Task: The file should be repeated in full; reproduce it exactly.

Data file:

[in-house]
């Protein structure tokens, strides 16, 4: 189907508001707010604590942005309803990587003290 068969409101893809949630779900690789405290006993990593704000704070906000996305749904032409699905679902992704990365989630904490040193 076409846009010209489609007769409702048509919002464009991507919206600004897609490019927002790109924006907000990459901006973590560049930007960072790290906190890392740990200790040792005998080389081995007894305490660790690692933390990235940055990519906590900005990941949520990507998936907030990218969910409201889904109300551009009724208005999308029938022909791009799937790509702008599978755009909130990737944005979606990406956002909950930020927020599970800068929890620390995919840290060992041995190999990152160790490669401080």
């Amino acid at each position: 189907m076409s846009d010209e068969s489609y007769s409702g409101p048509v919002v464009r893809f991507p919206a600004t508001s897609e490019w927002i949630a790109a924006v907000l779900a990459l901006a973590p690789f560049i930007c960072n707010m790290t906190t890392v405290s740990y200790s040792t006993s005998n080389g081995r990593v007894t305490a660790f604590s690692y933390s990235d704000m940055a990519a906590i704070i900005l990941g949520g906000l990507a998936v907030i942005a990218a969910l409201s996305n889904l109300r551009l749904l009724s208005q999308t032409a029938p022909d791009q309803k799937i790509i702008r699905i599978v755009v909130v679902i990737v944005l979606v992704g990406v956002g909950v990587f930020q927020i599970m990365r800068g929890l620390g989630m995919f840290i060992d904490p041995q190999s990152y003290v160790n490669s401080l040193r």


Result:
[in-house]
């Protein structure tokens, strides 16, 4: 189907508001707010604590942005309803990587003290 068969409101893809949630779900690789405290006993990593704000704070906000996305749904032409699905679902992704990365989630904490040193 076409846009010209489609007769409702048509919002464009991507919206600004897609490019927002790109924006907000990459901006973590560049930007960072790290906190890392740990200790040792005998080389081995007894305490660790690692933390990235940055990519906590900005990941949520990507998936907030990218969910409201889904109300551009009724208005999308029938022909791009799937790509702008599978755009909130990737944005979606990406956002909950930020927020599970800068929890620390995919840290060992041995190999990152160790490669401080």
């Amino acid at each position: 189907m076409s846009d010209e068969s489609y007769s409702g409101p048509v919002v464009r893809f991507p919206a600004t508001s897609e490019w927002i949630a790109a924006v907000l779900a990459l901006a973590p690789f560049i930007c960072n707010m790290t906190t890392v405290s740990y200790s040792t006993s005998n080389g081995r990593v007894t305490a660790f604590s690692y933390s990235d704000m940055a990519a906590i704070i900005l990941g949520g906000l990507a998936v907030i942005a990218a969910l409201s996305n889904l109300r551009l749904l009724s208005q999308t032409a029938p022909d791009q309803k799937i790509i702008r699905i599978v755009v909130v679902i990737v944005l979606v992704g990406v956002g909950v990587f930020q927020i599970m990365r800068g929890l620390g989630m995919f840290i060992d904490p041995q190999s990152y003290v160790n490669s401080l040193r």